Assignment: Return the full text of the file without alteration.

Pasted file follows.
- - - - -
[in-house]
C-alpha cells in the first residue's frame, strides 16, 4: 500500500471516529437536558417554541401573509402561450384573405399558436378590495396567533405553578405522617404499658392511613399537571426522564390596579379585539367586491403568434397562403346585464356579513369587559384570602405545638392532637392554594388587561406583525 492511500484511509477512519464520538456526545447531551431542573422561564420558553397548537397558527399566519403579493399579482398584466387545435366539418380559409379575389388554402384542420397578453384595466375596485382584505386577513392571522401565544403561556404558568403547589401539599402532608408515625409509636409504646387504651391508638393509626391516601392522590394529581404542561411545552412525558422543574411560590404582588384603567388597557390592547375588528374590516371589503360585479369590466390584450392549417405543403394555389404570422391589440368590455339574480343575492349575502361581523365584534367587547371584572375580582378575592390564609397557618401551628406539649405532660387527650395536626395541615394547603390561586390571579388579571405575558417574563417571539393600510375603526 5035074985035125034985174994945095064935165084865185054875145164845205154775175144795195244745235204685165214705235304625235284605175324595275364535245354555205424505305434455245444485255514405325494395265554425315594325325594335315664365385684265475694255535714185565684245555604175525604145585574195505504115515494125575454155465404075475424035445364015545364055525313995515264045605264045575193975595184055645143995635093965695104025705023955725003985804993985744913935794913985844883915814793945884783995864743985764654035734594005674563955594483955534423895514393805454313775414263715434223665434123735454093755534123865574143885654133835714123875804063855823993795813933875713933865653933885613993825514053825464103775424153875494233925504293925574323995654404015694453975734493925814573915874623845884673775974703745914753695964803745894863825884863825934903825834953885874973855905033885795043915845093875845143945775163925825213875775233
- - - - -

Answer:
[in-house]
C-alpha cells in the first residue's frame, strides 16, 4: 500500500471516529437536558417554541401573509402561450384573405399558436378590495396567533405553578405522617404499658392511613399537571426522564390596579379585539367586491403568434397562403346585464356579513369587559384570602405545638392532637392554594388587561406583525 492511500484511509477512519464520538456526545447531551431542573422561564420558553397548537397558527399566519403579493399579482398584466387545435366539418380559409379575389388554402384542420397578453384595466375596485382584505386577513392571522401565544403561556404558568403547589401539599402532608408515625409509636409504646387504651391508638393509626391516601392522590394529581404542561411545552412525558422543574411560590404582588384603567388597557390592547375588528374590516371589503360585479369590466390584450392549417405543403394555389404570422391589440368590455339574480343575492349575502361581523365584534367587547371584572375580582378575592390564609397557618401551628406539649405532660387527650395536626395541615394547603390561586390571579388579571405575558417574563417571539393600510375603526 5035074985035125034985174994945095064935165084865185054875145164845205154775175144795195244745235204685165214705235304625235284605175324595275364535245354555205424505305434455245444485255514405325494395265554425315594325325594335315664365385684265475694255535714185565684245555604175525604145585574195505504115515494125575454155465404075475424035445364015545364055525313995515264045605264045575193975595184055645143995635093965695104025705023955725003985804993985744913935794913985844883915814793945884783995864743985764654035734594005674563955594483955534423895514393805454313775414263715434223665434123735454093755534123865574143885654133835714123875804063855823993795813933875713933865653933885613993825514053825464103775424153875494233925504293925574323995654404015694453975734493925814573915874623845884673775974703745914753695964803745894863825884863825934903825834953885874973855905033885795043915845093875845143945775163925825213875775233